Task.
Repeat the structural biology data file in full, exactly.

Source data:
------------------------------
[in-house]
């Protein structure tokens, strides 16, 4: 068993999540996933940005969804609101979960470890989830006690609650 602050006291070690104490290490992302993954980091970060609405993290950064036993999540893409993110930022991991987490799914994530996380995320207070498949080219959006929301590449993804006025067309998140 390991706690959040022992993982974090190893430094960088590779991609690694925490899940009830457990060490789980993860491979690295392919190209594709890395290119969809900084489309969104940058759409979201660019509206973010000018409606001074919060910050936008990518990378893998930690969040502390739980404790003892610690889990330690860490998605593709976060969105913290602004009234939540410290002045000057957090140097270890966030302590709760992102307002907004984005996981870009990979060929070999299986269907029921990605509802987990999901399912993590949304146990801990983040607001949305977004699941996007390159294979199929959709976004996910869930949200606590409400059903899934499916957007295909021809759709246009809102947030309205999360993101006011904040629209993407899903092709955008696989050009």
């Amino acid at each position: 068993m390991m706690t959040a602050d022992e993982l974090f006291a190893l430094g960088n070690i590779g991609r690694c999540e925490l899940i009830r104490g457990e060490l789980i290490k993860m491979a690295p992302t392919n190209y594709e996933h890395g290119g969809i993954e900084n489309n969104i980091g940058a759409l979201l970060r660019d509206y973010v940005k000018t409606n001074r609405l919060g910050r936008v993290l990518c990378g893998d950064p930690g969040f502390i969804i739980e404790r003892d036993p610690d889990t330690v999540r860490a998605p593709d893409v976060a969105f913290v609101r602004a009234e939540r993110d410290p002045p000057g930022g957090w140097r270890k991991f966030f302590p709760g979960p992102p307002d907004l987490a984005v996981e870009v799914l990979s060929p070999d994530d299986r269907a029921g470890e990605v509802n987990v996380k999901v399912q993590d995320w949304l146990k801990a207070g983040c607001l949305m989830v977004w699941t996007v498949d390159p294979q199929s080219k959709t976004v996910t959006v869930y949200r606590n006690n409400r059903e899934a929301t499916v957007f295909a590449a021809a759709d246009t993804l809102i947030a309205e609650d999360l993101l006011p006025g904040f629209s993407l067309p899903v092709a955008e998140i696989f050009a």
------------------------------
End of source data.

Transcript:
[in-house]
């Protein structure tokens, strides 16, 4: 068993999540996933940005969804609101979960470890989830006690609650 602050006291070690104490290490992302993954980091970060609405993290950064036993999540893409993110930022991991987490799914994530996380995320207070498949080219959006929301590449993804006025067309998140 390991706690959040022992993982974090190893430094960088590779991609690694925490899940009830457990060490789980993860491979690295392919190209594709890395290119969809900084489309969104940058759409979201660019509206973010000018409606001074919060910050936008990518990378893998930690969040502390739980404790003892610690889990330690860490998605593709976060969105913290602004009234939540410290002045000057957090140097270890966030302590709760992102307002907004984005996981870009990979060929070999299986269907029921990605509802987990999901399912993590949304146990801990983040607001949305977004699941996007390159294979199929959709976004996910869930949200606590409400059903899934499916957007295909021809759709246009809102947030309205999360993101006011904040629209993407899903092709955008696989050009």
């Amino acid at each position: 068993m390991m706690t959040a602050d022992e993982l974090f006291a190893l430094g960088n070690i590779g991609r690694c999540e925490l899940i009830r104490g457990e060490l789980i290490k993860m491979a690295p992302t392919n190209y594709e996933h890395g290119g969809i993954e900084n489309n969104i980091g940058a759409l979201l970060r660019d509206y973010v940005k000018t409606n001074r609405l919060g910050r936008v993290l990518c990378g893998d950064p930690g969040f502390i969804i739980e404790r003892d036993p610690d889990t330690v999540r860490a998605p593709d893409v976060a969105f913290v609101r602004a009234e939540r993110d410290p002045p000057g930022g957090w140097r270890k991991f966030f302590p709760g979960p992102p307002d907004l987490a984005v996981e870009v799914l990979s060929p070999d994530d299986r269907a029921g470890e990605v509802n987990v996380k999901v399912q993590d995320w949304l146990k801990a207070g983040c607001l949305m989830v977004w699941t996007v498949d390159p294979q199929s080219k959709t976004v996910t959006v869930y949200r606590n006690n409400r059903e899934a929301t499916v957007f295909a590449a021809a759709d246009t993804l809102i947030a309205e609650d999360l993101l006011p006025g904040f629209s993407l067309p899903v092709a955008e998140i696989f050009a």